Dowling then inquired whether they thought that Chancellor had to take a position in favor of a specific formula at this time. Blankenhorn referred to conference of EDC powers plus U.S. and U.K. which had been proposed at earlier period, and said that if such a meeting cld be held soon, he was of opinion it wld be preferable for Chancellor not to propose a specific solution now, but rather to confine himself to general proposition that German Govt maintained its support for European integration and maintained its readiness to make its contribution to Western defense on basis of equality and in measure envisaged in EDC. Hallstein readily agreed, saying this wld provide opportunity for other powers to make such proposals as might be found mutually advisable, and might even persuade French that EDC was after all better solution from their point of view than NATO. He added that in any event negots were bound to be difficult, and while Germans were prepared to take on their share of this tough assignment, perhaps it wld be preferable for Germans not to take too much of the initiative.

Discussion between Hallstein and Blankenhorn then turned to consideration of what action, if any, cld be taken to impress upon French vital necessity of concluding agrmt at such a conference. They urged that there must be steps which U.S. and U.K. cld take towards organization of German defense contingent which while of provisional nature, and in anticipation of EDC (or even NATO or some intermediary solution), wld nevertheless convince French that German rearmament was fact which they must face now rather than later. They said openly that once this process began it cld not be halted short of completion, but felt that so long as these preliminary measures were under U.S. and U.K. control French cld not object too strenuously and other European powers might well approve.

Conversation was cut short at this point to permit Dowling to catch train for return to Bonn, but he was left with impression they wld recommend some such course as above to Adenauer, although they were by no means sure he wld accept their recommendations.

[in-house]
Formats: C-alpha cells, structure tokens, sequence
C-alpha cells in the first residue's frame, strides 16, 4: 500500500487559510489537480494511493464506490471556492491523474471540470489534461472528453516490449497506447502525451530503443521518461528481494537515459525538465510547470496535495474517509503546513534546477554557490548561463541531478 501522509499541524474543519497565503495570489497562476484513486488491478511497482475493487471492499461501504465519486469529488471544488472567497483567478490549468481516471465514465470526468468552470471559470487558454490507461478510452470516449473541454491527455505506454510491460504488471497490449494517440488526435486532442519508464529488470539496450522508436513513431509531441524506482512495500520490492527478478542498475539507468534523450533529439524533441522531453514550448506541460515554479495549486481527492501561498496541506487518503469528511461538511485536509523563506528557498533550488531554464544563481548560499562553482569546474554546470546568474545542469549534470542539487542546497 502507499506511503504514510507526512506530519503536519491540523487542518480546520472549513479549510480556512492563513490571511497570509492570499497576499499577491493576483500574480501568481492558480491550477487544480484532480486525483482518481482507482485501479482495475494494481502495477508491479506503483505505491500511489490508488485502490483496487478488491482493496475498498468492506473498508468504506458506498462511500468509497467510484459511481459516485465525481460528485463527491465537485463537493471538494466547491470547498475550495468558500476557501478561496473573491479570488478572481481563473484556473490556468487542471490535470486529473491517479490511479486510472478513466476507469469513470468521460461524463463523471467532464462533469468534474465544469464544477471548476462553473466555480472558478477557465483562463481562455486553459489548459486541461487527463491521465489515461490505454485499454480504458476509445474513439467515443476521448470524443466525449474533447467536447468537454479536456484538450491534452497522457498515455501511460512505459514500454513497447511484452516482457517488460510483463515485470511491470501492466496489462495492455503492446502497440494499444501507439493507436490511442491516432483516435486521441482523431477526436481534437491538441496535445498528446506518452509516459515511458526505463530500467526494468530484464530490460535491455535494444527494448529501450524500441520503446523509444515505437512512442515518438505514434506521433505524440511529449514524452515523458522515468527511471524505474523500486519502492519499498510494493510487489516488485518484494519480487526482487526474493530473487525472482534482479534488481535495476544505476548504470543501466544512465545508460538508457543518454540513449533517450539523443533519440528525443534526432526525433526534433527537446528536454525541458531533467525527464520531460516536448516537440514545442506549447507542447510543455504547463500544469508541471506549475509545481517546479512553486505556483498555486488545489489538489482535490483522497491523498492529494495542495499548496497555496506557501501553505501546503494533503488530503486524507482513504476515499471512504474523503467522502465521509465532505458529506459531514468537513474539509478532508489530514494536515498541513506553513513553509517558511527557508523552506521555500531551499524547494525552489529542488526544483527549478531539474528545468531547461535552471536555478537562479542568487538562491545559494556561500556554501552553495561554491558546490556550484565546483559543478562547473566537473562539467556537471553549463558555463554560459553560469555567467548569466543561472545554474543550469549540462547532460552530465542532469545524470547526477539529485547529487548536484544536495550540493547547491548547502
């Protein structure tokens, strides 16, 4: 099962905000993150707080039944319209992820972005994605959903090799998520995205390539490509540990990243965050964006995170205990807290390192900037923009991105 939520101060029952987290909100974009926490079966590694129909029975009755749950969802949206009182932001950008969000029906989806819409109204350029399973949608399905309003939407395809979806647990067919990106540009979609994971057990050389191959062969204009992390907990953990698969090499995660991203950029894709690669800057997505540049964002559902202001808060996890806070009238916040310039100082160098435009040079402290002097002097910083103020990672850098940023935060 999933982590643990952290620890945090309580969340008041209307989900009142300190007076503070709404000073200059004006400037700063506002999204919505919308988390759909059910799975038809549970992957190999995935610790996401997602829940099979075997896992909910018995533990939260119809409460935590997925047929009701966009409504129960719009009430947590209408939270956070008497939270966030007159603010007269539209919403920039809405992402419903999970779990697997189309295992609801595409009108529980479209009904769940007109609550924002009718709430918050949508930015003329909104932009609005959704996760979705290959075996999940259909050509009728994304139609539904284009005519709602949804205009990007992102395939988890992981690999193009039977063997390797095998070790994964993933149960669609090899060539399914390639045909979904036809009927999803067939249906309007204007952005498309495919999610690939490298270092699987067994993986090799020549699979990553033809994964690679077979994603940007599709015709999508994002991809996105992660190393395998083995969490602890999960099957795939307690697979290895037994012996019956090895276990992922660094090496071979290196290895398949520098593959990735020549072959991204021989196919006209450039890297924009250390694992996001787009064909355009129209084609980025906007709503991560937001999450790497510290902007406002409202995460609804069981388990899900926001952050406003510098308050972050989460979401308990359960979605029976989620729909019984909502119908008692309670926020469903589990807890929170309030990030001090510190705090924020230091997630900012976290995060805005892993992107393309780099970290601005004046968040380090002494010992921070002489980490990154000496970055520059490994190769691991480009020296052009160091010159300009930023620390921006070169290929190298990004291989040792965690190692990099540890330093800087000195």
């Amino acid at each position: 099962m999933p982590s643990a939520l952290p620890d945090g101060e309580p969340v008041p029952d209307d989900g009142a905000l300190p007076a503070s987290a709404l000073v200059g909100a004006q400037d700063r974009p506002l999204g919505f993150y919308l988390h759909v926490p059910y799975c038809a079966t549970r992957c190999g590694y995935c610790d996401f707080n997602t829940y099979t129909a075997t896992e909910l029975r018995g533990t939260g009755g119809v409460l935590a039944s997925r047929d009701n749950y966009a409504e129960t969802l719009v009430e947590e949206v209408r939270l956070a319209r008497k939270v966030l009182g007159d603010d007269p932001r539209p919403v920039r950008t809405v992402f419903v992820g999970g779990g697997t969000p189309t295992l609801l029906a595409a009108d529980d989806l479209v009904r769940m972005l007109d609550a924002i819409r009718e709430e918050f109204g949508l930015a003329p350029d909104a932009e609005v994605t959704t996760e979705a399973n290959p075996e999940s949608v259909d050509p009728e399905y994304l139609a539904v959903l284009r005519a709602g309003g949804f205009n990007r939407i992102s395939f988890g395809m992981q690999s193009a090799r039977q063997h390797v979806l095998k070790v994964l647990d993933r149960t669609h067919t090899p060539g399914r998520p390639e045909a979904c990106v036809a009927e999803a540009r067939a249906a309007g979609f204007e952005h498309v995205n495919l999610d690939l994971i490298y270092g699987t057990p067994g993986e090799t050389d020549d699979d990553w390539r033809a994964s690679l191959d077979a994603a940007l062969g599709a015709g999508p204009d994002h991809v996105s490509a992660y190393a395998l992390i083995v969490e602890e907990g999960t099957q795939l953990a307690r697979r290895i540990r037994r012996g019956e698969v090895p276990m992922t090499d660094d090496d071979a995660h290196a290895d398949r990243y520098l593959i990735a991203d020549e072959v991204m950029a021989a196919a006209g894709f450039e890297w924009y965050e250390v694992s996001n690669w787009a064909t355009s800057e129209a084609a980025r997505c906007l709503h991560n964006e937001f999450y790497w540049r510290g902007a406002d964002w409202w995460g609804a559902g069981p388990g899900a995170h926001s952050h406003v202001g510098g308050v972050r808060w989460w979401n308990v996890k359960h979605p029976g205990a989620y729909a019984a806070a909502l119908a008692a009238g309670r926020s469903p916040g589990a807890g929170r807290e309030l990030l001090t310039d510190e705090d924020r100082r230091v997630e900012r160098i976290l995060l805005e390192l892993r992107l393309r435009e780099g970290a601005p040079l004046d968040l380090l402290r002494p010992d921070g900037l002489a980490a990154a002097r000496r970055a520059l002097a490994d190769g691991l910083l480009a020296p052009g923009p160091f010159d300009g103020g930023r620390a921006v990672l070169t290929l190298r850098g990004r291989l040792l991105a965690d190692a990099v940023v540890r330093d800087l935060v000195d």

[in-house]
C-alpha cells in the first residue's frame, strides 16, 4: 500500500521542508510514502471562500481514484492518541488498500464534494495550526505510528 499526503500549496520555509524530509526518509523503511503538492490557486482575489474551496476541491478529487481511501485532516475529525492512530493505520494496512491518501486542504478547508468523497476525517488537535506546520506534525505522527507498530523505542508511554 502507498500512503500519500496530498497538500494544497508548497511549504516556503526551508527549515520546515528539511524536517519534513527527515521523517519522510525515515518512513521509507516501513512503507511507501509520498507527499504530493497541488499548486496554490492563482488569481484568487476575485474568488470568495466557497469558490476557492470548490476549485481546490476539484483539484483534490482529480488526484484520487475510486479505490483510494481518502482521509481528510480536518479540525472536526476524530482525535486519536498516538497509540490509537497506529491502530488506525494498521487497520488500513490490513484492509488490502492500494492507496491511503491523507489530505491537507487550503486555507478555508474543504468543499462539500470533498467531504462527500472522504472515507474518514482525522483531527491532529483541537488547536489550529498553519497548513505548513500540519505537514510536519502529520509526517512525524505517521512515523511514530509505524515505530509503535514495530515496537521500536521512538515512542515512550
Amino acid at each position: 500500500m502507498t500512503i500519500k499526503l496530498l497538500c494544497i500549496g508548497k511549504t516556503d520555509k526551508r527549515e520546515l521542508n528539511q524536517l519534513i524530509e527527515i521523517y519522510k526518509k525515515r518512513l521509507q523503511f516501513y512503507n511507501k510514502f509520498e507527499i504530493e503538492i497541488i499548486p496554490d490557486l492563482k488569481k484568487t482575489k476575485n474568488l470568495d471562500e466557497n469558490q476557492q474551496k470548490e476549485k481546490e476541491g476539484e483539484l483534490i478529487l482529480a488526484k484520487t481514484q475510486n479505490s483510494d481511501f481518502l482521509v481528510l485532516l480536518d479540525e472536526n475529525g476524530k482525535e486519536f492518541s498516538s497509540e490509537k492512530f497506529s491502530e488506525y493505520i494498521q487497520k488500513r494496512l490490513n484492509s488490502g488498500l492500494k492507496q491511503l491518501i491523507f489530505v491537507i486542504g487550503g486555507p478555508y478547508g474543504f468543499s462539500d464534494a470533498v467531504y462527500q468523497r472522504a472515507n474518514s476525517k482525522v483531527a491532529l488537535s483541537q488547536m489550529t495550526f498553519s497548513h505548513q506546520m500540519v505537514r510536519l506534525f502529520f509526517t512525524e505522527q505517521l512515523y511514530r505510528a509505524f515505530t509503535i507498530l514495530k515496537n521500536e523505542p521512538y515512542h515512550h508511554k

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We telephoned Hallstein this morning to give him gist of Deptel 592.7 He said he was seeing Chancellor prior to coalition mtg today, and wld pass on Dept’s views.

Conant
  1. Transmitted to the Department of State in two sections and repeated to London and to Paris for Bruce.
  2. For reports concerning Mendès-France’s visit to London on Aug. 23, see the letters from Churchill and Eden to Dulles, both written on Aug. 24, pp. 1077 and 1078.
  3. A Study Group of officials of the United States and the United Kingdom met in London July 5–12, 1954, to discuss their policies toward Germany; for the text of their report, see p. 997.
  4. This is a reference to the EisenhowerChurchill discussions in Washington in June 1954; regarding these talks, see the editorial note, p. 981.
  5. Not printed; it informed the Department of State on July 13 that Chancellor Adenauer appeared satisfied with the United States-British initiative evident in the Report of the London Study Group. (662A.00/7–1354)
  6. Documentation concerning the Conventions signed at Bonn on May 26, 1952, is presented in volume vii .
  7. Not printed; it instructed Conant to give Chancellor Adenauer “a broad account” of what the United States and the United Kingdom intended to do for Germany now that the French rejected the EDC in order to encourage him to refrain from publicly announcing a rigid formula that would later deny him flexibility of action. Conant was instructed to do this without specifically mentioning the London Working Group protocols (see footnote 3, infra) which the British felt had to be shown to the French first. (740.5/8–3154)